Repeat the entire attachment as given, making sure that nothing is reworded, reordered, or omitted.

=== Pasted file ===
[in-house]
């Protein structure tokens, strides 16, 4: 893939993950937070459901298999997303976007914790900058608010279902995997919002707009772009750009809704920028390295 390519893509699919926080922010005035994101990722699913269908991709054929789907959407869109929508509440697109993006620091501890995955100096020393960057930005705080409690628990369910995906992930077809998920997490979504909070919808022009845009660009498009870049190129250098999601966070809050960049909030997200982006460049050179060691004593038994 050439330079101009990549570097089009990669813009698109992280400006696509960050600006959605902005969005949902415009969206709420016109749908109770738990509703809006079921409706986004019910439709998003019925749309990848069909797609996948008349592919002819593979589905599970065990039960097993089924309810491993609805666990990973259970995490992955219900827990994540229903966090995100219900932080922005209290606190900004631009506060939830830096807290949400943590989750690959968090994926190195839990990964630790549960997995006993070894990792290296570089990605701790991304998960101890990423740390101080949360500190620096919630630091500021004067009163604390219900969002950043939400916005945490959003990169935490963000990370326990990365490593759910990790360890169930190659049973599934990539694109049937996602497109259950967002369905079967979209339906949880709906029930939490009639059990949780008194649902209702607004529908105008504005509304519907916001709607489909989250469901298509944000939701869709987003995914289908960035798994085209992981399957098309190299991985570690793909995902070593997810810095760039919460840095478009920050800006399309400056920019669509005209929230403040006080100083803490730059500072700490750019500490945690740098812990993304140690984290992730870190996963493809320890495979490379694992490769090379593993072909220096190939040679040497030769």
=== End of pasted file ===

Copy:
[in-house]
């Protein structure tokens, strides 16, 4: 893939993950937070459901298999997303976007914790900058608010279902995997919002707009772009750009809704920028390295 390519893509699919926080922010005035994101990722699913269908991709054929789907959407869109929508509440697109993006620091501890995955100096020393960057930005705080409690628990369910995906992930077809998920997490979504909070919808022009845009660009498009870049190129250098999601966070809050960049909030997200982006460049050179060691004593038994 050439330079101009990549570097089009990669813009698109992280400006696509960050600006959605902005969005949902415009969206709420016109749908109770738990509703809006079921409706986004019910439709998003019925749309990848069909797609996948008349592919002819593979589905599970065990039960097993089924309810491993609805666990990973259970995490992955219900827990994540229903966090995100219900932080922005209290606190900004631009506060939830830096807290949400943590989750690959968090994926190195839990990964630790549960997995006993070894990792290296570089990605701790991304998960101890990423740390101080949360500190620096919630630091500021004067009163604390219900969002950043939400916005945490959003990169935490963000990370326990990365490593759910990790360890169930190659049973599934990539694109049937996602497109259950967002369905079967979209339906949880709906029930939490009639059990949780008194649902209702607004529908105008504005509304519907916001709607489909989250469901298509944000939701869709987003995914289908960035798994085209992981399957098309190299991985570690793909995902070593997810810095760039919460840095478009920050800006399309400056920019669509005209929230403040006080100083803490730059500072700490750019500490945690740098812990993304140690984290992730870190996963493809320890495979490379694992490769090379593993072909220096190939040679040497030769």